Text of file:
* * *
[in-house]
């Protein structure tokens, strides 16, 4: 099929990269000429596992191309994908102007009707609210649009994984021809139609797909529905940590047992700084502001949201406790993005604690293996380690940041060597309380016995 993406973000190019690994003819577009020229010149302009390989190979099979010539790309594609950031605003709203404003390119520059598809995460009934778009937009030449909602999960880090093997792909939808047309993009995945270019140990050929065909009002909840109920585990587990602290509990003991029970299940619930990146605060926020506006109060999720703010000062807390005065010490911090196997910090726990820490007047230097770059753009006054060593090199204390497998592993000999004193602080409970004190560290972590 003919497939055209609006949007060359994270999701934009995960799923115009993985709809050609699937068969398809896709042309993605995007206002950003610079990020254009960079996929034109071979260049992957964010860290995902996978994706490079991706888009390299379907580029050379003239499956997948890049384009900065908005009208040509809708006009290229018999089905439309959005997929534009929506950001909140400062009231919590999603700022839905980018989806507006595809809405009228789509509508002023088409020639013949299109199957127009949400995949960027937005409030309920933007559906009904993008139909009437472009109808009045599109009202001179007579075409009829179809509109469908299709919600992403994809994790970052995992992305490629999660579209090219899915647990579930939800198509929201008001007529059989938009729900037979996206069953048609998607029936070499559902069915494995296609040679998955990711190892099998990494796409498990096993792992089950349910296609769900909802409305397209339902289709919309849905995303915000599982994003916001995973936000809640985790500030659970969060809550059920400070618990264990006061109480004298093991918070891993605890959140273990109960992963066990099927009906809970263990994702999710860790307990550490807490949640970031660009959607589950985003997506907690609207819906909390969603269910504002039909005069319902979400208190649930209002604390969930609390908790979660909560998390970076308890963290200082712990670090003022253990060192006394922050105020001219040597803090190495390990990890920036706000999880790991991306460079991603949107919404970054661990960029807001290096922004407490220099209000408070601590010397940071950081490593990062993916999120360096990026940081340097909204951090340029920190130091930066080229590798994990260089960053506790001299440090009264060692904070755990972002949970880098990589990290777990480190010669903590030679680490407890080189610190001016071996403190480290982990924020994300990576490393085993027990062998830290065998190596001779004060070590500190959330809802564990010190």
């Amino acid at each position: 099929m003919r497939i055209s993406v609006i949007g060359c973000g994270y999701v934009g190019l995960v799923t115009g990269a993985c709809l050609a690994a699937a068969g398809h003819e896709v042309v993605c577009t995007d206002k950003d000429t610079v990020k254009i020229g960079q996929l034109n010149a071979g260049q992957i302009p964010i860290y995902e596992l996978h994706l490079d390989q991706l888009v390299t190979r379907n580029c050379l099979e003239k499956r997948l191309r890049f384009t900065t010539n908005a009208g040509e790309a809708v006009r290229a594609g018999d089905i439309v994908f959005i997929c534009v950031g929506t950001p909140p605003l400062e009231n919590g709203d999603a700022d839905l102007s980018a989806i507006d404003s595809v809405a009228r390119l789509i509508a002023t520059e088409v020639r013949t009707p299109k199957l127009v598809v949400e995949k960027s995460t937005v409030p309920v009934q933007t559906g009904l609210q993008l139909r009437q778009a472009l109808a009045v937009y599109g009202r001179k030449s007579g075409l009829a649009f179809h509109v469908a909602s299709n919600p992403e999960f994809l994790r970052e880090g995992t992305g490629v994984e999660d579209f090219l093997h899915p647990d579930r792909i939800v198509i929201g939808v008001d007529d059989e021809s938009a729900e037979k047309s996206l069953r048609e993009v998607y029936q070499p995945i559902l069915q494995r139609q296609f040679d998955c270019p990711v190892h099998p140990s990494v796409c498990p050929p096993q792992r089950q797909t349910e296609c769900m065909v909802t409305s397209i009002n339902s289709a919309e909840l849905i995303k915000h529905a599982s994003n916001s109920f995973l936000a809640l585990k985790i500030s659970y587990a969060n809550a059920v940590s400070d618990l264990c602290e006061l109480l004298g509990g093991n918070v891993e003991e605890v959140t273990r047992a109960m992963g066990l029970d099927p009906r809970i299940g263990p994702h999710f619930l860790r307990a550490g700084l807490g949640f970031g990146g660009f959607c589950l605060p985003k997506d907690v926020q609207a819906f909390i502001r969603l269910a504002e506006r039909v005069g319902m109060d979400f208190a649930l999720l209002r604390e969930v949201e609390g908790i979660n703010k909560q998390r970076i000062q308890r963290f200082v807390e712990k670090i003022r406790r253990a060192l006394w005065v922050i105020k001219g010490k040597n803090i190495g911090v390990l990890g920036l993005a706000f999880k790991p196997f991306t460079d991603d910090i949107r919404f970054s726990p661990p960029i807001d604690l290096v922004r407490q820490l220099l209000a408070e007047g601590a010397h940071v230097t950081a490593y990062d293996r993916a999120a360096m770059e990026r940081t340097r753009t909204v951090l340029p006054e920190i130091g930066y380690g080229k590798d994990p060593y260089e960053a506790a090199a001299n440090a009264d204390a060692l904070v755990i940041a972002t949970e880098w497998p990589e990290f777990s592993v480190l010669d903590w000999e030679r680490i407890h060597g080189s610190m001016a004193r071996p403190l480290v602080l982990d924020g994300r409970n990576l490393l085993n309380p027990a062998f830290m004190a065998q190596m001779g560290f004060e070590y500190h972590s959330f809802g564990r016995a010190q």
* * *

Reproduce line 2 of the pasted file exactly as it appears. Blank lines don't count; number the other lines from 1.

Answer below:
């Protein structure tokens, strides 16, 4: 099929990269000429596992191309994908102007009707609210649009994984021809139609797909529905940590047992700084502001949201406790993005604690293996380690940041060597309380016995 993406973000190019690994003819577009020229010149302009390989190979099979010539790309594609950031605003709203404003390119520059598809995460009934778009937009030449909602999960880090093997792909939808047309993009995945270019140990050929065909009002909840109920585990587990602290509990003991029970299940619930990146605060926020506006109060999720703010000062807390005065010490911090196997910090726990820490007047230097770059753009006054060593090199204390497998592993000999004193602080409970004190560290972590 003919497939055209609006949007060359994270999701934009995960799923115009993985709809050609699937068969398809896709042309993605995007206002950003610079990020254009960079996929034109071979260049992957964010860290995902996978994706490079991706888009390299379907580029050379003239499956997948890049384009900065908005009208040509809708006009290229018999089905439309959005997929534009929506950001909140400062009231919590999603700022839905980018989806507006595809809405009228789509509508002023088409020639013949299109199957127009949400995949960027937005409030309920933007559906009904993008139909009437472009109808009045599109009202001179007579075409009829179809509109469908299709919600992403994809994790970052995992992305490629999660579209090219899915647990579930939800198509929201008001007529059989938009729900037979996206069953048609998607029936070499559902069915494995296609040679998955990711190892099998990494796409498990096993792992089950349910296609769900909802409305397209339902289709919309849905995303915000599982994003916001995973936000809640985790500030659970969060809550059920400070618990264990006061109480004298093991918070891993605890959140273990109960992963066990099927009906809970263990994702999710860790307990550490807490949640970031660009959607589950985003997506907690609207819906909390969603269910504002039909005069319902979400208190649930209002604390969930609390908790979660909560998390970076308890963290200082712990670090003022253990060192006394922050105020001219040597803090190495390990990890920036706000999880790991991306460079991603949107919404970054661990960029807001290096922004407490220099209000408070601590010397940071950081490593990062993916999120360096990026940081340097909204951090340029920190130091930066080229590798994990260089960053506790001299440090009264060692904070755990972002949970880098990589990290777990480190010669903590030679680490407890080189610190001016071996403190480290982990924020994300990576490393085993027990062998830290065998190596001779004060070590500190959330809802564990010190």